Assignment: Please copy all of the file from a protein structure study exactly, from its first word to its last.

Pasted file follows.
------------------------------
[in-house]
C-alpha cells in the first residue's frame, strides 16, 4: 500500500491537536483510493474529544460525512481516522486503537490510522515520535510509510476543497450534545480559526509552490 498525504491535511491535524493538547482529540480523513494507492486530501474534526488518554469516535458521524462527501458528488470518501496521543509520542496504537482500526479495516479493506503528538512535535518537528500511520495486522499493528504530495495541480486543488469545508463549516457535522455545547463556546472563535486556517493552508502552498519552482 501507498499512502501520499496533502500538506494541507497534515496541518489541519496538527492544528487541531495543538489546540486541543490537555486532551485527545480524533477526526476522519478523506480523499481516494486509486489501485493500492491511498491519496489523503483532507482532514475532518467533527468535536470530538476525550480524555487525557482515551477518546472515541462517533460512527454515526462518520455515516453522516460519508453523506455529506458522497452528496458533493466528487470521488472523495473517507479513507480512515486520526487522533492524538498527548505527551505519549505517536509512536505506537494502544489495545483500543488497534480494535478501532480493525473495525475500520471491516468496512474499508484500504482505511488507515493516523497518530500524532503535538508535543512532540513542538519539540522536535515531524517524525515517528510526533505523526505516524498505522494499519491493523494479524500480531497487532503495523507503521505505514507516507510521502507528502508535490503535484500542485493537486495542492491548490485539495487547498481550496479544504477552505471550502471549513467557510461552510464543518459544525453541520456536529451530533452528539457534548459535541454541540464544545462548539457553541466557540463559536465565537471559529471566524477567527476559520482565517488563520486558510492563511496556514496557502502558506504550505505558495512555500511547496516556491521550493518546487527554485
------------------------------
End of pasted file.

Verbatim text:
[in-house]
C-alpha cells in the first residue's frame, strides 16, 4: 500500500491537536483510493474529544460525512481516522486503537490510522515520535510509510476543497450534545480559526509552490 498525504491535511491535524493538547482529540480523513494507492486530501474534526488518554469516535458521524462527501458528488470518501496521543509520542496504537482500526479495516479493506503528538512535535518537528500511520495486522499493528504530495495541480486543488469545508463549516457535522455545547463556546472563535486556517493552508502552498519552482 501507498499512502501520499496533502500538506494541507497534515496541518489541519496538527492544528487541531495543538489546540486541543490537555486532551485527545480524533477526526476522519478523506480523499481516494486509486489501485493500492491511498491519496489523503483532507482532514475532518467533527468535536470530538476525550480524555487525557482515551477518546472515541462517533460512527454515526462518520455515516453522516460519508453523506455529506458522497452528496458533493466528487470521488472523495473517507479513507480512515486520526487522533492524538498527548505527551505519549505517536509512536505506537494502544489495545483500543488497534480494535478501532480493525473495525475500520471491516468496512474499508484500504482505511488507515493516523497518530500524532503535538508535543512532540513542538519539540522536535515531524517524525515517528510526533505523526505516524498505522494499519491493523494479524500480531497487532503495523507503521505505514507516507510521502507528502508535490503535484500542485493537486495542492491548490485539495487547498481550496479544504477552505471550502471549513467557510461552510464543518459544525453541520456536529451530533452528539457534548459535541454541540464544545462548539457553541466557540463559536465565537471559529471566524477567527476559520482565517488563520486558510492563511496556514496557502502558506504550505505558495512555500511547496516556491521550493518546487527554485